Beyond the Harsh Discourse
But whatever happens in the election, the claim that the harsh political discourse, and especially that the president by his forceful words and acts, has incited and encouraged public violence, is bunk. A number of very reputable and fine commentators have bewailed the nasty and belligerent tenor of public discourse and many estimable people have said and written that it is up to the president as the chief of state and government and in Franklin D. Roosevelt’s phrase, “the head of the American people,” to lead the way to greater civility, and that this would have a halcyon effect on the country, including those elements of American society with any disposition to violence.
It is true that President Trump is a much higher and more important officeholder than anyone else in the country, but he has never said anything remotely as conducive to sociopathic behavior as Rep. Maxine Waters (D-Calif.), Cory Booker (D-N.J.), and others have regularly spewed out. But they haven’t influenced the public much either, and the media and the elected officials should understand that they have almost no influence on the great American people’s behavior.
Americans and their commentators are going to have to realize that in a country of 325 million people with practically unlimited access to sophisticated firearms and a generally proud national ethos of self-reliance and resistance to an overbearing state, the vagaries of public mental health in so spontaneous and fluid a society as America will assure a good deal of violence. If the country wants an end to violence, it will have to gather in the guns held by the public, and triple the police presence throughout the urban part of the country. These are completely unacceptable measures, legislatively and constitutionally.
No extent of even sincere hand-wringing about the lack of gentility in public discourse had anything to do with the near assassination of Rep. Steve Scalise (R-La.), the ineffective and easily intercepted pipe bombs to prominent Democrats, or the massacre of worshipers in a Pittsburgh synagogue. The expertise of the police response in each case was very high and professional.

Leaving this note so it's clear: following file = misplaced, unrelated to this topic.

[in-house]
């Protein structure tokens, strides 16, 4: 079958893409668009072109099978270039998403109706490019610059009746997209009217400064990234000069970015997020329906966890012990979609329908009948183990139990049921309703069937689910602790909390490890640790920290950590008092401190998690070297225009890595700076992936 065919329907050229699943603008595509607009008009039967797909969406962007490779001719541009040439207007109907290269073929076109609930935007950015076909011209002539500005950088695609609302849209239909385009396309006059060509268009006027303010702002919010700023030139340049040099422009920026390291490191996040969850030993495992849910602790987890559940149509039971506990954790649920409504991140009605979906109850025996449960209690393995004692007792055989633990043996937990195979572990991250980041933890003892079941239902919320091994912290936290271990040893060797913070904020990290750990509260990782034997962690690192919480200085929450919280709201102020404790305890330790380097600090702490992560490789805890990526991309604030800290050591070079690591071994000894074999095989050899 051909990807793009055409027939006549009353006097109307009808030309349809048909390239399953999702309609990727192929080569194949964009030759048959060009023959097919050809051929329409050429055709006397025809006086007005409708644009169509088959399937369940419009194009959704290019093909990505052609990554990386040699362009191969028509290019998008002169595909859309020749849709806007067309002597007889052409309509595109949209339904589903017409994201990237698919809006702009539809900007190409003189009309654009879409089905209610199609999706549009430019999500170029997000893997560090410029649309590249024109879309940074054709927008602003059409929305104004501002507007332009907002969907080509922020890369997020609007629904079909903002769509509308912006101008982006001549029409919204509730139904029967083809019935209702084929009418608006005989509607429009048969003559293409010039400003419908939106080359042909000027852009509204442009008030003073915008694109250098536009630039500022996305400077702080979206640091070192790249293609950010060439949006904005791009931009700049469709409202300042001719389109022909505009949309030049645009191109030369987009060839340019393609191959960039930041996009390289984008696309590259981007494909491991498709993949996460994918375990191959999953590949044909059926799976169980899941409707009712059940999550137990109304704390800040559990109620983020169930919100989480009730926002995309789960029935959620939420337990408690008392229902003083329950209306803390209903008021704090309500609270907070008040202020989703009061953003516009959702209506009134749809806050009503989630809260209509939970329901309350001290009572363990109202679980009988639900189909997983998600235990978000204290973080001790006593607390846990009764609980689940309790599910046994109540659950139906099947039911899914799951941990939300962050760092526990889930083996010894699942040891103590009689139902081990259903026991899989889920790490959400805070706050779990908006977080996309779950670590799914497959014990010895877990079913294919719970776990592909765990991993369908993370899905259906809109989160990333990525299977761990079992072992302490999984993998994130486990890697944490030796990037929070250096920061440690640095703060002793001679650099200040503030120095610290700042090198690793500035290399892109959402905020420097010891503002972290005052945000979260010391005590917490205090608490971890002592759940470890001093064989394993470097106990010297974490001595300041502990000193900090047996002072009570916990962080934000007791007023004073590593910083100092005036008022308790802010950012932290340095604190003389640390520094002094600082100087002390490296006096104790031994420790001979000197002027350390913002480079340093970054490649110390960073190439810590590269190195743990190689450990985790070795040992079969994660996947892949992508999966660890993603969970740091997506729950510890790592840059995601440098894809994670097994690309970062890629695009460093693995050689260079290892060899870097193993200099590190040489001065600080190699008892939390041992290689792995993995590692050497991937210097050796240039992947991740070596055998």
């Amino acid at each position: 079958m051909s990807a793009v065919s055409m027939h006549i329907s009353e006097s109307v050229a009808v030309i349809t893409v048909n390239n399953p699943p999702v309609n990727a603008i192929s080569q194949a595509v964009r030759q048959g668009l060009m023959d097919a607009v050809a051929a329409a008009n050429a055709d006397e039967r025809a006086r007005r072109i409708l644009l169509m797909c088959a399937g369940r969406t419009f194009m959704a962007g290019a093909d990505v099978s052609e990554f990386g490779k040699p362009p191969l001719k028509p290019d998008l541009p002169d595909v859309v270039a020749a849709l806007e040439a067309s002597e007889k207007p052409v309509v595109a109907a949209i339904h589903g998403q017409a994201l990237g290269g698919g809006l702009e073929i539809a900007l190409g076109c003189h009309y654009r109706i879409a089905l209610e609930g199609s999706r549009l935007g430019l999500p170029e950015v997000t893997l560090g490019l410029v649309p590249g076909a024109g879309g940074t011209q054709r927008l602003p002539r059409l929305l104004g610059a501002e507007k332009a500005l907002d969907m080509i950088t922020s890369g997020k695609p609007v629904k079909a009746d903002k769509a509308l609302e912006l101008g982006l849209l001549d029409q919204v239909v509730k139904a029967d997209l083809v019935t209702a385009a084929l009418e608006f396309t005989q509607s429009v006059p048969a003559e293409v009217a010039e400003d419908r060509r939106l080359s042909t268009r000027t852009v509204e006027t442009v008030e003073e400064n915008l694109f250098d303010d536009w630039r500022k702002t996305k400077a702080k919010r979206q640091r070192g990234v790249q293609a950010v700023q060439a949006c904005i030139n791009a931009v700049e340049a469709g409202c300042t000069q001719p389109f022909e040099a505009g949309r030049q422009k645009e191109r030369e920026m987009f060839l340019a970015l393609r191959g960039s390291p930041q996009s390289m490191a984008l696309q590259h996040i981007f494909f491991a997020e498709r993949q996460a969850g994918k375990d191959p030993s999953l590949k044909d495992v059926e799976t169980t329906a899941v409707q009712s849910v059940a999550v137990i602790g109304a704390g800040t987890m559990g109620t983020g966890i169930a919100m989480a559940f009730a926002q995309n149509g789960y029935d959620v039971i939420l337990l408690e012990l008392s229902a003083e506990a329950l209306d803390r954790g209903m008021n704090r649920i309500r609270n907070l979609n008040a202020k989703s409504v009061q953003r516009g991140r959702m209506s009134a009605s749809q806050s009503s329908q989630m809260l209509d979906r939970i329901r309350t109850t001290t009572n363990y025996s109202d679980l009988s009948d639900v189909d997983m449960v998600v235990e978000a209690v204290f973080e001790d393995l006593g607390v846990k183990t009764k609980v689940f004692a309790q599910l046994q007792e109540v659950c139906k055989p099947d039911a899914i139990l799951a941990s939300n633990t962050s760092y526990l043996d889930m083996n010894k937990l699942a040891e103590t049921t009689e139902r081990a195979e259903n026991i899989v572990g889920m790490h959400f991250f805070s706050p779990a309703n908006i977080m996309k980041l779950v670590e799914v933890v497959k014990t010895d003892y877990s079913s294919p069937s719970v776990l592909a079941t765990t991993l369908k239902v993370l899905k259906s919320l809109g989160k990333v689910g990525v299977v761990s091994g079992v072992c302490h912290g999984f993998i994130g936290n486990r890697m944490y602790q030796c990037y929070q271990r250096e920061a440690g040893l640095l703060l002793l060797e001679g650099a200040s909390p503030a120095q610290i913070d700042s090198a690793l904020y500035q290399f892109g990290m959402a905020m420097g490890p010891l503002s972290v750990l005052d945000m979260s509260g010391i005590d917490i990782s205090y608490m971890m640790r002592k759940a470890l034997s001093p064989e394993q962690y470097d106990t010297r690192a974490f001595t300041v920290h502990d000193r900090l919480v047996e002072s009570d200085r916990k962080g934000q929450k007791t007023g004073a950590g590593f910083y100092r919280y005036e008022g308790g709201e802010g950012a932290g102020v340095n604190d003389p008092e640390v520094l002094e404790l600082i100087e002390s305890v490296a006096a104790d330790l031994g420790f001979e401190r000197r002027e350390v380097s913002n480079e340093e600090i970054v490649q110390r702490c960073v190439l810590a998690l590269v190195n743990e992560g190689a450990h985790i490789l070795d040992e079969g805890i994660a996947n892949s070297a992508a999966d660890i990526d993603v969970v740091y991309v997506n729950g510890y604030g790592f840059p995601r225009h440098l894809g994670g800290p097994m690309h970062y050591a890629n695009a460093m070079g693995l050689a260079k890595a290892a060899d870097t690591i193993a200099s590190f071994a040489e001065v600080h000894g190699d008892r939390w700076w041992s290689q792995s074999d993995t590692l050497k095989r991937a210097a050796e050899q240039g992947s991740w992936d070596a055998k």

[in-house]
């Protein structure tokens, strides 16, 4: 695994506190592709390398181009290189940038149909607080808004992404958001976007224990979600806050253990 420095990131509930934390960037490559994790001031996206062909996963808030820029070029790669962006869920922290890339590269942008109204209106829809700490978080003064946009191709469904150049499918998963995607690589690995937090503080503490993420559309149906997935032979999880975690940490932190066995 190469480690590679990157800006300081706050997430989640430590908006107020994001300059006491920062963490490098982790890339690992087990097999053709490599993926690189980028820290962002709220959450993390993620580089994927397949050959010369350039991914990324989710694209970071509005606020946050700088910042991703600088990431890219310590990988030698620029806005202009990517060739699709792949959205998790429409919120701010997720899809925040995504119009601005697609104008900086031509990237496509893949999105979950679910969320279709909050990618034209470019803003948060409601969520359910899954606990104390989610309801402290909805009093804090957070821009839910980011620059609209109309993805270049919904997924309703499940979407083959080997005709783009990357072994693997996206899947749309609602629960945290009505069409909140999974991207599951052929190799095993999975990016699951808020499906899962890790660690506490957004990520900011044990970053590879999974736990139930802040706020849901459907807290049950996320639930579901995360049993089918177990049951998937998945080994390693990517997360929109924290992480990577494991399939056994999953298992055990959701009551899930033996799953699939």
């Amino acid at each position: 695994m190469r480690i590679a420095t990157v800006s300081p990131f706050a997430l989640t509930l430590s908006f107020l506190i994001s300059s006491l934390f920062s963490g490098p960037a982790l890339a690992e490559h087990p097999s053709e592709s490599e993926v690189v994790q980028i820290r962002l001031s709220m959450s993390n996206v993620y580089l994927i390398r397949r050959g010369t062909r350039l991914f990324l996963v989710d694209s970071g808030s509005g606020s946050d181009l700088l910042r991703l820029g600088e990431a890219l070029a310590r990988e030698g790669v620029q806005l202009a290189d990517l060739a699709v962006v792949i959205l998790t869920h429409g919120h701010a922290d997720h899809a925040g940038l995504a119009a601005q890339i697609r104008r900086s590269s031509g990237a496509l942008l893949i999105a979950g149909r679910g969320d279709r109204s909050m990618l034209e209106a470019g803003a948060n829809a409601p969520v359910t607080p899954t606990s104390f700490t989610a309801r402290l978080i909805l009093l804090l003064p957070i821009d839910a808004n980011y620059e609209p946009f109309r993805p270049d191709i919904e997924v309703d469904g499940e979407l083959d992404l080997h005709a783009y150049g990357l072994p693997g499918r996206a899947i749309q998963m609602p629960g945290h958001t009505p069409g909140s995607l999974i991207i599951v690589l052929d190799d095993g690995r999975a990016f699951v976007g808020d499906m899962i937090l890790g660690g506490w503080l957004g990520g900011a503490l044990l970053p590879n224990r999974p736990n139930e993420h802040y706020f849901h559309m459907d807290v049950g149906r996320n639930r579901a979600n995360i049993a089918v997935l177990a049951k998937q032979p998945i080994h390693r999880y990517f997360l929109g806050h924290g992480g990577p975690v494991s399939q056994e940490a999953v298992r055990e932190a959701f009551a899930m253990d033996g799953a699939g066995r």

Such a huge and comparatively free society has no shortage of well-armed violent criminals and lunatics. They have nothing to do with Donald Trump, Maxine Waters, or Cory Booker. As the economic life of the whole country continues to improve, violence will decline, and, as the president has said, the National Rifle Association can be rolled back a little. Republicans need not fear the NRA—as Trump has also said, they have nowhere else to go politically, and as they stand on the Second Amendment to the Constitution, they can’t be pushed very far.
The fact is, scores of millions of Americans kit themselves out every week in battle fatigues, go to the firing ranges and paintball parks, and get ready if need be to kill the IRS on their front lawn. Their individualist determination should not be despised and will sustain the country long after the Quislings of Hollywood and the poseurs of Silicon Valley and Wall Street have been put back in their places.
America will not be a civil society any time soon, and almost no Democrat calling for it will take a step to make it happen. But the chances for better government are promising.